Working Space in Our Home
More and more of us are working from home these days, but few of our homes have the space to accommodate an office. In a large house, the working area is often squeezed into the smallest room or the corner of a larger one. In a small house, of course, the situation is even worse, with office shoved into tiny, cramped spaces – not places that make for a healthy and effective working environment. What can be done? The key is to create a sense of space and a comfortable atmosphere wherever your office is sited, and to make the most of flexible office furniture and equipment. If it`s well thought out, even the tiniest space can become a functional, efficient and pleasant place to work.
THE TINY ONE – ROOM OFFICE
If you work in a very small room, think of ways to make it seem bigger. Do all you can to maximize daylight (install a skylight if you need to) and create highly organized office system so that you can eliminate clutter.
Choose a desk that fits neatly against a wall or in a corner, or – even better – get a worktop made up to fit your space exactly. Don`t waste the area underneath: use it for a filing cabinet (if it fits), boxes of books or computer equipment. Alternatively, invest in multi - level desk which, like terraced garden, has a number of staggered surfaces to give you a good amount desktop storage without taking up mach room.
This is particularly crucial in a mini office and, whatever storage system you choose, it should be very organized so you know where everything is and can put away your work easily. Built-in cupboards provide the neatest solution because you can shut your clutter away. If you have shelves, invest in uniform box files and storage boxes (label them clearly), so that when they are lined up they will look tidy.
In a small place it can be hard to accommodate all the technological kit, but do your best to keep it under control. Hide the printer under desk or in a cupboard (internal plug sockets would be very useful here), and stack up the rest as efficiently as you can. If you have little room to move, place your monitor on a pivoting arm so that you can easily change its position.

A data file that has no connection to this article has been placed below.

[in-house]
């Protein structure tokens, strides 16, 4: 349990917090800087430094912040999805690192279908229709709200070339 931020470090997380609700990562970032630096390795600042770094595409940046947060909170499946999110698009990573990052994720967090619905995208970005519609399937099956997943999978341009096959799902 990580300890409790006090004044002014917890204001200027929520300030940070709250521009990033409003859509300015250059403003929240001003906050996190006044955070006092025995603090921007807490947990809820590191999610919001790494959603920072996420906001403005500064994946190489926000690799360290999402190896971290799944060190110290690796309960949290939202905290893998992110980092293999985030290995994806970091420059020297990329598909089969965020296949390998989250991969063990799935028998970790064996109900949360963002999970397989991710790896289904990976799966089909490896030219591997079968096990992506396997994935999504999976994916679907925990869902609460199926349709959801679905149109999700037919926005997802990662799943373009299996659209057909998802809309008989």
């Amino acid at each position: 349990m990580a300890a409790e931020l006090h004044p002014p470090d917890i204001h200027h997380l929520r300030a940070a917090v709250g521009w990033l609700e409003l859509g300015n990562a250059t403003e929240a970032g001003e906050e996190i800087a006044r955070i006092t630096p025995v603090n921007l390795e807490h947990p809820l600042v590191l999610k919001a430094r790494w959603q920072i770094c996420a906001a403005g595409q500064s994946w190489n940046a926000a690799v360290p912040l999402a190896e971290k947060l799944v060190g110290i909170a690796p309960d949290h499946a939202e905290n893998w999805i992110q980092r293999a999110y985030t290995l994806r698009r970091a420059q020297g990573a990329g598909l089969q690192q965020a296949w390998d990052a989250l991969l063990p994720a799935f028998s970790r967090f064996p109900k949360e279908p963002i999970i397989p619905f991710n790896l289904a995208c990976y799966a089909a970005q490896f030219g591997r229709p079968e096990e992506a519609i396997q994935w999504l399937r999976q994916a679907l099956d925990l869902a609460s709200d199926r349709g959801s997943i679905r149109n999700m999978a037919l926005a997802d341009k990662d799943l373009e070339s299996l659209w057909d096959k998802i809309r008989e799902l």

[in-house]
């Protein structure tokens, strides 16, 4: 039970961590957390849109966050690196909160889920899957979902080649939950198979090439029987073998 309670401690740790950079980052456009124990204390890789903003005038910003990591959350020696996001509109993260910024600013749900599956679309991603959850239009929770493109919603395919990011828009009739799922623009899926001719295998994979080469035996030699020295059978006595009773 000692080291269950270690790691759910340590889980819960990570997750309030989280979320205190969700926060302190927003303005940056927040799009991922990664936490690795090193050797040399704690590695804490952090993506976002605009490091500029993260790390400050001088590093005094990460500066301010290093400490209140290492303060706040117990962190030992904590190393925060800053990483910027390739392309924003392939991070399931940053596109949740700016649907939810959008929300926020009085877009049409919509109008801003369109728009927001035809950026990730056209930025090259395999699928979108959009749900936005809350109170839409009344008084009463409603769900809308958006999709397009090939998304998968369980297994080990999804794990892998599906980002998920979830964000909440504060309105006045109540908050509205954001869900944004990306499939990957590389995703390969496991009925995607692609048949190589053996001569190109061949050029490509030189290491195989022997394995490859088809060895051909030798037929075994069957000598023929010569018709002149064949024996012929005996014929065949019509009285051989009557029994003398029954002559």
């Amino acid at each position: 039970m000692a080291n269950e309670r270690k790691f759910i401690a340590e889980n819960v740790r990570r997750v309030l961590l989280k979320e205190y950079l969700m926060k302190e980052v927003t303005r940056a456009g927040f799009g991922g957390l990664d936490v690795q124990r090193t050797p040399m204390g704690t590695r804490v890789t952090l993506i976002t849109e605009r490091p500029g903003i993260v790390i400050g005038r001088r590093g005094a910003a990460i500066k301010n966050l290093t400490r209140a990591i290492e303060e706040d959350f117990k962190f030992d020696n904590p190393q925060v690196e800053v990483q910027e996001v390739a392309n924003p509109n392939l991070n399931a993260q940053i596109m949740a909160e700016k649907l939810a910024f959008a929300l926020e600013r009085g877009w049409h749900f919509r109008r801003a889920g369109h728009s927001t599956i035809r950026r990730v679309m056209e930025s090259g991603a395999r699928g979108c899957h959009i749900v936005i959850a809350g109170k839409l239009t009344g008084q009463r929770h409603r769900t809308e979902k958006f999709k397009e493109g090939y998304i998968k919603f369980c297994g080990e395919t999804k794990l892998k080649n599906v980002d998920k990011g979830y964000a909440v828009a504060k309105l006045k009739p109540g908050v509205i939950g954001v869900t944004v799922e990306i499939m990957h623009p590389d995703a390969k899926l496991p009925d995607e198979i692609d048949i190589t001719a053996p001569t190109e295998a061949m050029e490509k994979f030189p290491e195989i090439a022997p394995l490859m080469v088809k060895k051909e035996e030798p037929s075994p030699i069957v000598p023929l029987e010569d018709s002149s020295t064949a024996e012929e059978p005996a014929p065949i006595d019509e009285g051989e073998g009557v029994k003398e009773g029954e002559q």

Bits and pieces
Paper, pens, diaries, notebook – the office is always full a clutter. Keep it at bay by only having out what you need storing the rest out of sight or in a row of baskets at the back of your worktop. One neat solution for coping with letters and messages (particularly if you haven`t space for an in - tray) is to create a giant pinboard in front of your desk (it could fill a whole wall if necessary). Keep it ordered and organized and you should never lose anything again.
If you haven`t got a spare room for your home office, consider where else you could create an effective working area. If you have high ceilings and a reasonable budget, think about constructing a mezzanine in a living room or bedroom. It needn`t be big to accommodate a work station and would give you a self – contained office space. Alternatively, if you`ve room, you could build an extra level at the top of the stairwell pr in the hall. If you have very little spare space, create series of floor – to – ceiling cupboards against a wall and enclose your entire office - bar the chair, obviously – within it. This way you can open it up when you are working and shut it away when you are not. Similarly the “office in a box”.
Many of us are forced to work in another room – at the end of the dining – room table, for example, or at one side of the bedroom. Doubling up a room`s functions like this will be a problem if you allow one role to intrude on the other, but if the arrangement of the room is planned carefully, it can work well. The office in the bedroom can be a good combination as the room`s functions won`t conflict (it can be one by day, the other by night), but make sure you can hide your work away once you have finished for the day (if you have open shelves, screen them off at bedtime behind a curtain). Good storage is essential (the floor – to – ceiling cupboards mentioned above would be perfect), and to make things easier for yourself try to incorporate flexible features into the structure of the room: a pull - down bed, perhaps, or a flap – down desk that can “disappear” when you need it to. If you haven`t the budget for foldaway fixtures and fittings, make sure you choose furniture adaptable enough to fit both roles: a plain desk that can double up as a dressing table, for example, or a bedside table – cum – filing cabinet.